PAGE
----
As described above, in a conventional semiconductor integrated circuit device manufactured in accordance with the polycell technique, a high-speed and highly integrated device cannot be obtained.

SUMMARY OF THE INVENTION

It is, therefore, an object of the present invention to provide a high-speed and highly integrated semiconductor integrated circuit device which is manufactured by a polycell technique.

According to an aspect of the present invention, there is provided a semiconductor integrated circuit device which is formed in such a manner that a plurality of cell arrays each consisting of laterally (or longitudinally) aligned unit cells comprising function circuits are arranged to be spaced by a predetermined distance, and wiring layers are formed on regions between each two adjacent cell arrays so as to form wiring layers between the unit cells, wherein each wiring layer between the unit cells is formed of a two-layered metal layer whose upper and lower layers are insulated from each other.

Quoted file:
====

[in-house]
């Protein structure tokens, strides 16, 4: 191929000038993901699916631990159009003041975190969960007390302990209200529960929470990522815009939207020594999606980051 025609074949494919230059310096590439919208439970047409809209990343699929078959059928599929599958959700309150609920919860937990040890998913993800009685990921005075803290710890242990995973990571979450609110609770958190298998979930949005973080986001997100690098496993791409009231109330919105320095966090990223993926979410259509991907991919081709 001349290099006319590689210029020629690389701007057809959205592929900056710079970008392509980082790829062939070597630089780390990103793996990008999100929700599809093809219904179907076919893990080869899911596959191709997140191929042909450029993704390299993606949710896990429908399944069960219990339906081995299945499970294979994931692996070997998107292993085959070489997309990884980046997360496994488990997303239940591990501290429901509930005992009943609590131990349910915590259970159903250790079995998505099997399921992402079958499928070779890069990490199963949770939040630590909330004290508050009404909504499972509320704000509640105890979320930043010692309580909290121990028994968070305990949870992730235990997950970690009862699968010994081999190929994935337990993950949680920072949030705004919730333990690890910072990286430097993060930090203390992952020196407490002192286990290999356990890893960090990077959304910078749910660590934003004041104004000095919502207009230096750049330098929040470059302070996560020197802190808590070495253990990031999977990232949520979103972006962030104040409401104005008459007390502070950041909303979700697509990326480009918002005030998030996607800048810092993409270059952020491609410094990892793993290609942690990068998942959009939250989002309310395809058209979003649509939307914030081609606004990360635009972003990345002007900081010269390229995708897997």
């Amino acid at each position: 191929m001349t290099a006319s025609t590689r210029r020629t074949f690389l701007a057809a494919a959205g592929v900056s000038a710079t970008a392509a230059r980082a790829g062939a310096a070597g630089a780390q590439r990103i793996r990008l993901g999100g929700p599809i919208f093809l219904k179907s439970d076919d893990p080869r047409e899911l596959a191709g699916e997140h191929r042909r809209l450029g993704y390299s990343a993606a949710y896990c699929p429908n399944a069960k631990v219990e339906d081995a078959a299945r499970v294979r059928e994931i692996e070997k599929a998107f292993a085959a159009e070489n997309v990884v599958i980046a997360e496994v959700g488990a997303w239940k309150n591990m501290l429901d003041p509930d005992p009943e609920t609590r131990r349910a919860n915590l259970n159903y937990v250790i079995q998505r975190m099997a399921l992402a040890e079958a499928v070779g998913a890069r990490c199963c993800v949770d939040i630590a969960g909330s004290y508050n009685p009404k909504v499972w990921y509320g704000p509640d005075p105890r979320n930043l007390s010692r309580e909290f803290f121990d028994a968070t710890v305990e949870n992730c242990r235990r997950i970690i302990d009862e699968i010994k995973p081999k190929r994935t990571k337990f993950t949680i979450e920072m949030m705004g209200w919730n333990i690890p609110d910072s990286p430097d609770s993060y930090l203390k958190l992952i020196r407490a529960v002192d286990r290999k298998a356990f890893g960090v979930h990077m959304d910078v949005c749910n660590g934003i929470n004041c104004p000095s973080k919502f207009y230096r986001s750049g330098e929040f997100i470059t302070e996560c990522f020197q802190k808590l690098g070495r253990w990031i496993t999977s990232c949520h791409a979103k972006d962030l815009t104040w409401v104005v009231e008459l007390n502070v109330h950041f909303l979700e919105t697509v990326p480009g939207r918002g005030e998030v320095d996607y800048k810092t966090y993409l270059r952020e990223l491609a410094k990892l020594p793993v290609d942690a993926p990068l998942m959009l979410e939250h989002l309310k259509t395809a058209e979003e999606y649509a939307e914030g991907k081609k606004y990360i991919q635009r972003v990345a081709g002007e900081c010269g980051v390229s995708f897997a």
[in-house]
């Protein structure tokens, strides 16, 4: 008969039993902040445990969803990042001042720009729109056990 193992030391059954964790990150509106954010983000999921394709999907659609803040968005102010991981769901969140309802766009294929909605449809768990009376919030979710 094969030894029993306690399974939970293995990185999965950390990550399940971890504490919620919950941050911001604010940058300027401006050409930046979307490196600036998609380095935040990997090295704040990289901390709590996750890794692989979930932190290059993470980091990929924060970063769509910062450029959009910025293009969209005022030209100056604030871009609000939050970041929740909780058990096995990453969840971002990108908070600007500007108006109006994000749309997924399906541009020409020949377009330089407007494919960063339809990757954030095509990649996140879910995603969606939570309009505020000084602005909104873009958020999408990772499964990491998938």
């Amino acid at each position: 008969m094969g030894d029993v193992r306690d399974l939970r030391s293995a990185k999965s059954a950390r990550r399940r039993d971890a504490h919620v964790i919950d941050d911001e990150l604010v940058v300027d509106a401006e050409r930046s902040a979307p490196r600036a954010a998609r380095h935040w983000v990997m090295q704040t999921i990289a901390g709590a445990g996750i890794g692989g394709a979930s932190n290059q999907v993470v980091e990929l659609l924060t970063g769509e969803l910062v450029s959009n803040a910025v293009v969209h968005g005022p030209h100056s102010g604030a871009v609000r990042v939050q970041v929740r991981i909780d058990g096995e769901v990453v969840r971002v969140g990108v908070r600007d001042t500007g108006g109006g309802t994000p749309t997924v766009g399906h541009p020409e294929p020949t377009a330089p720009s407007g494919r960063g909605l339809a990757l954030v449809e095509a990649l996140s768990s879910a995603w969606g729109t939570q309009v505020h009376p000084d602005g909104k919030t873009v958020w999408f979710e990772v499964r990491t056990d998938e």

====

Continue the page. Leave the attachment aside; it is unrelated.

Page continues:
With this arrangement, transfer delay of signals due to a wiring resistance can be reduced and no through region is needed, thus providing a high-speed and highly integrated semiconductor integrated circuit device.

BRIEF DESCRIPTION OF THE DRAWINGS

FIG. 1 is a view for explaining a conventional semiconductor integrated circuit device;

FIGS. 2A, 2B and 2C are respectively views for explaining a pattern arrangement of an example of a unit cell in the device of FIG. 1;

FIG. 3 is an equivalent circuit diagram for explaining transfer delay of signals in the device shown in FIG. 1;